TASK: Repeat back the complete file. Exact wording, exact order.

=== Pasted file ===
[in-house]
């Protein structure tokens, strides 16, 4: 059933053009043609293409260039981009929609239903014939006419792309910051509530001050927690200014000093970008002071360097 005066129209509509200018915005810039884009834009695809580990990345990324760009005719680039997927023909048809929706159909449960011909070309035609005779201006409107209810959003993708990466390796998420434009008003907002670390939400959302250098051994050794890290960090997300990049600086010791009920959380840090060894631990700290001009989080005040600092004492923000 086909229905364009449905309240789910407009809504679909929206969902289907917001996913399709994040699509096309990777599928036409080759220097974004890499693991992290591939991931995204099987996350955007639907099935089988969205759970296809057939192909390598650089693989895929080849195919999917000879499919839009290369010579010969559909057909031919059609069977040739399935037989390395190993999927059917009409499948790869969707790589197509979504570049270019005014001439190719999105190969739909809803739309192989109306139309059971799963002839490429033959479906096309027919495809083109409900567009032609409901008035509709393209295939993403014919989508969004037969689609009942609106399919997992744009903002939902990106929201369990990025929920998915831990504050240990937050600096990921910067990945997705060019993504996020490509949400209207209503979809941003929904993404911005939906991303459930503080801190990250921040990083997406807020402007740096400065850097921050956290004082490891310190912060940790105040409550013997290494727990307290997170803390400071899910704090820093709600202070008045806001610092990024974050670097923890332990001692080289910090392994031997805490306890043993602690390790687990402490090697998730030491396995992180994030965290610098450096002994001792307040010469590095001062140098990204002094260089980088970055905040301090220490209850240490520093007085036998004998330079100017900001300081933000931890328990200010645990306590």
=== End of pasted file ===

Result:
[in-house]
């Protein structure tokens, strides 16, 4: 059933053009043609293409260039981009929609239903014939006419792309910051509530001050927690200014000093970008002071360097 005066129209509509200018915005810039884009834009695809580990990345990324760009005719680039997927023909048809929706159909449960011909070309035609005779201006409107209810959003993708990466390796998420434009008003907002670390939400959302250098051994050794890290960090997300990049600086010791009920959380840090060894631990700290001009989080005040600092004492923000 086909229905364009449905309240789910407009809504679909929206969902289907917001996913399709994040699509096309990777599928036409080759220097974004890499693991992290591939991931995204099987996350955007639907099935089988969205759970296809057939192909390598650089693989895929080849195919999917000879499919839009290369010579010969559909057909031919059609069977040739399935037989390395190993999927059917009409499948790869969707790589197509979504570049270019005014001439190719999105190969739909809803739309192989109306139309059971799963002839490429033959479906096309027919495809083109409900567009032609409901008035509709393209295939993403014919989508969004037969689609009942609106399919997992744009903002939902990106929201369990990025929920998915831990504050240990937050600096990921910067990945997705060019993504996020490509949400209207209503979809941003929904993404911005939906991303459930503080801190990250921040990083997406807020402007740096400065850097921050956290004082490891310190912060940790105040409550013997290494727990307290997170803390400071899910704090820093709600202070008045806001610092990024974050670097923890332990001692080289910090392994031997805490306890043993602690390790687990402490090697998730030491396995992180994030965290610098450096002994001792307040010469590095001062140098990204002094260089980088970055905040301090220490209850240490520093007085036998004998330079100017900001300081933000931890328990200010645990306590």